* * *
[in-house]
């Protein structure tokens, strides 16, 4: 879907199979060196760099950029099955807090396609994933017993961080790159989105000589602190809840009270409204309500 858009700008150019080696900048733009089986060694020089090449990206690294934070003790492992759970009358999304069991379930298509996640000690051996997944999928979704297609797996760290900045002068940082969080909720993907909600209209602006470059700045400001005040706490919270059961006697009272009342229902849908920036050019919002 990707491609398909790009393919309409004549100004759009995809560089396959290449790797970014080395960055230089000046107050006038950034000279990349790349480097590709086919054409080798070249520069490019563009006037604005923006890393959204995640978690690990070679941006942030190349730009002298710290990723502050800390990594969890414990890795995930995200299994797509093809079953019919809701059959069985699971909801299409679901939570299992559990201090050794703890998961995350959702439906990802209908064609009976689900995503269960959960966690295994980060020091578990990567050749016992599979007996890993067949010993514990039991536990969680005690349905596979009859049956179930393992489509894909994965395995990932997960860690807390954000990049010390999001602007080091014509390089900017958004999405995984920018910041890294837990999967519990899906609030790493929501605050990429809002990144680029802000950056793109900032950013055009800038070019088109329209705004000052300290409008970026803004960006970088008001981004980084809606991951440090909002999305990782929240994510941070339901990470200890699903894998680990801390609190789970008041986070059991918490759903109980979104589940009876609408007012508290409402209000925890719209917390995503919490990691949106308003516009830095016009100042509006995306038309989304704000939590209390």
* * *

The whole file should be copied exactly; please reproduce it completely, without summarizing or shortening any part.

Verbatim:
[in-house]
């Protein structure tokens, strides 16, 4: 879907199979060196760099950029099955807090396609994933017993961080790159989105000589602190809840009270409204309500 858009700008150019080696900048733009089986060694020089090449990206690294934070003790492992759970009358999304069991379930298509996640000690051996997944999928979704297609797996760290900045002068940082969080909720993907909600209209602006470059700045400001005040706490919270059961006697009272009342229902849908920036050019919002 990707491609398909790009393919309409004549100004759009995809560089396959290449790797970014080395960055230089000046107050006038950034000279990349790349480097590709086919054409080798070249520069490019563009006037604005923006890393959204995640978690690990070679941006942030190349730009002298710290990723502050800390990594969890414990890795995930995200299994797509093809079953019919809701059959069985699971909801299409679901939570299992559990201090050794703890998961995350959702439906990802209908064609009976689900995503269960959960966690295994980060020091578990990567050749016992599979007996890993067949010993514990039991536990969680005690349905596979009859049956179930393992489509894909994965395995990932997960860690807390954000990049010390999001602007080091014509390089900017958004999405995984920018910041890294837990999967519990899906609030790493929501605050990429809002990144680029802000950056793109900032950013055009800038070019088109329209705004000052300290409008970026803004960006970088008001981004980084809606991951440090909002999305990782929240994510941070339901990470200890699903894998680990801390609190789970008041986070059991918490759903109980979104589940009876609408007012508290409402209000925890719209917390995503919490990691949106308003516009830095016009100042509006995306038309989304704000939590209390």